1 Charming girl,-beloved Clarissa,' ex“What can I do to satisfy you?' demanded claimed Edward, embracing her with the Clarissa.
modest ardour of a respectful but ardent “I know not,' replied Edward. 'I am lover, ‘now indeed you are my own.--Now going on the comincncement of next week, you are all that I wish you. In the next and y' u see the state of health and spirits town is a depot for French prisovers. I have in which you dismiss me.'
made an acquaintance with a Catholic “ It must not be; tell me, my friend, priest. The laws of the country admit this what I can do. Mention any thing in my form of niarriage, and it is the only one of power, and you shall not ask in vain.' which as minors we can avail ourselves.'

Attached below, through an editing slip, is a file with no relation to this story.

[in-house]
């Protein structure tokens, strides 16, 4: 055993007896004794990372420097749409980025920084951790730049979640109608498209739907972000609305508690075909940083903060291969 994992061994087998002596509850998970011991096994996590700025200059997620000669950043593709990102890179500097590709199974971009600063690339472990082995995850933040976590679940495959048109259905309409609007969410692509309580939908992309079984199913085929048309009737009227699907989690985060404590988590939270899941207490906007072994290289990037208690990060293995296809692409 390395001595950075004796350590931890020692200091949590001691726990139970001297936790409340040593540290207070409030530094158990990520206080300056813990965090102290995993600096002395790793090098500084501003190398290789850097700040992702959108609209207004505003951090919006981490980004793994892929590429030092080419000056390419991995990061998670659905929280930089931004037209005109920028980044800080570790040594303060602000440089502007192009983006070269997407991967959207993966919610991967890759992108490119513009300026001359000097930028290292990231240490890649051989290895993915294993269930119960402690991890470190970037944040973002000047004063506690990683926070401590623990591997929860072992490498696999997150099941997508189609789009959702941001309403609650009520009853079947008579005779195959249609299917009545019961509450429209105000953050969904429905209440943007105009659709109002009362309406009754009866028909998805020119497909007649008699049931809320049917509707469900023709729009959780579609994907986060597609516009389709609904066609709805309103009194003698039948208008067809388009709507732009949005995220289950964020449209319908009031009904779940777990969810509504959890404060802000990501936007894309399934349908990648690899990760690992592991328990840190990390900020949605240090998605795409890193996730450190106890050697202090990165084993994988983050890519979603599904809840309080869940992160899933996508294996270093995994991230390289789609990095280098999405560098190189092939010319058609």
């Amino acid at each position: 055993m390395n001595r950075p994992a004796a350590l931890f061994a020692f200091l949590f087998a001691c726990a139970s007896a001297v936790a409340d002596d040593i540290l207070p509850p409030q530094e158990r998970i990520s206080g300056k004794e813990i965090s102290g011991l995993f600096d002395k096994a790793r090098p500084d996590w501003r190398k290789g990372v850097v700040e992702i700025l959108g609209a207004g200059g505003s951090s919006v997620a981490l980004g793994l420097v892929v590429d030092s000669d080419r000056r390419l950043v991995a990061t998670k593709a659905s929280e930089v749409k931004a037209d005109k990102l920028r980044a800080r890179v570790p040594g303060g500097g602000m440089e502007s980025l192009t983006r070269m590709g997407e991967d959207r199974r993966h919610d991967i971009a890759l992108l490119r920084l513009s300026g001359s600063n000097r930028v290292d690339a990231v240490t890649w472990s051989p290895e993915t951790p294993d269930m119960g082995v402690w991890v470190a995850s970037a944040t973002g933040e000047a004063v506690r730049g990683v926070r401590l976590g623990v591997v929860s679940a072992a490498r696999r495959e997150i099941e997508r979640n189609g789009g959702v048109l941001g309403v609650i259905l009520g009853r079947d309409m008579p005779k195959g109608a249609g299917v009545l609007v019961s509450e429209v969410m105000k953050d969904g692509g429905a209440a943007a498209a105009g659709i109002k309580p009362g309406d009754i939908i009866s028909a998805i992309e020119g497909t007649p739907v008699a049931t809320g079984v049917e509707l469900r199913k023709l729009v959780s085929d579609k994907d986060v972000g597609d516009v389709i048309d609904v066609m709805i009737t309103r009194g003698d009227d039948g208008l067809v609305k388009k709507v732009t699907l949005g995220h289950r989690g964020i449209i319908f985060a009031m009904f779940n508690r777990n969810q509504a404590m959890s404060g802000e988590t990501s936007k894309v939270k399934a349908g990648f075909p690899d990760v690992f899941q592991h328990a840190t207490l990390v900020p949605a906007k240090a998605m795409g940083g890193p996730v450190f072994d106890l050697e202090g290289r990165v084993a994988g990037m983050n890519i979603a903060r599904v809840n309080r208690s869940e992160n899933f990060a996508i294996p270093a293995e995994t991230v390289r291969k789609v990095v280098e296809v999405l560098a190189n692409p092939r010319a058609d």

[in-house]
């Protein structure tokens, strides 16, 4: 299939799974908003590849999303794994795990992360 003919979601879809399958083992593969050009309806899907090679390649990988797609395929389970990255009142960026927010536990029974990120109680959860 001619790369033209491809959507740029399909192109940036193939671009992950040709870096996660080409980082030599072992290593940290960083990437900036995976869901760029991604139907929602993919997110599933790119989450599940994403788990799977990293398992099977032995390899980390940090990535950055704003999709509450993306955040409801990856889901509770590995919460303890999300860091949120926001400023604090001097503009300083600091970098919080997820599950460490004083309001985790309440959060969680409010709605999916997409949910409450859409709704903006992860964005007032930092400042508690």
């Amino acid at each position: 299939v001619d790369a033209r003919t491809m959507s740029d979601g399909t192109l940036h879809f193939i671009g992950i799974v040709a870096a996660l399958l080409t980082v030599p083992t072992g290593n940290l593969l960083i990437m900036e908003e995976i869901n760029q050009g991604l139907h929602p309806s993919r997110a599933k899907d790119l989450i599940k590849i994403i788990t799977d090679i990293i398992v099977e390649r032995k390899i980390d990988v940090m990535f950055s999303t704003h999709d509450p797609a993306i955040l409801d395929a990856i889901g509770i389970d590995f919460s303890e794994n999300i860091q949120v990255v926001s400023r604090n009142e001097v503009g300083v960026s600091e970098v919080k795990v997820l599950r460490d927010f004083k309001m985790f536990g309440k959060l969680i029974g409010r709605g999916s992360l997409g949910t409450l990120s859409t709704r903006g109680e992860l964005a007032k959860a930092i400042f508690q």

“ You are all goodness,' replied he,' but “ There is one condition, however, upon I must not avail myself of it. I must not, which I must insist,' said Clarissa. 'I sacrifice your prospects to my idle hu- must speak candidly. You know that
Your uncle knows what is best William loves me, and you know that we for you, he seems to approve of the ad- i have all three been accustomed to regard dresses of Lord Il.'
ourselves as one family, and as brothers “You know not how you grieve me by and sister. I cannot, therefore, consent to this injustice,' returned Clarissa. 'I owe i make William so abruptly miserable. It my uncle much. Ileaven forbid that I will be necessary, therefore, to conceal our should be angrateful to him for so much | union, and to give bin the chance of time, kindness. But it is not within my obli- i and of another attachment. There is an. gation to submit such sacrifices. You other consideration which must not be have received my pledged faith. Fear not il overlooked. Your advancement in life that I shall depart from it.'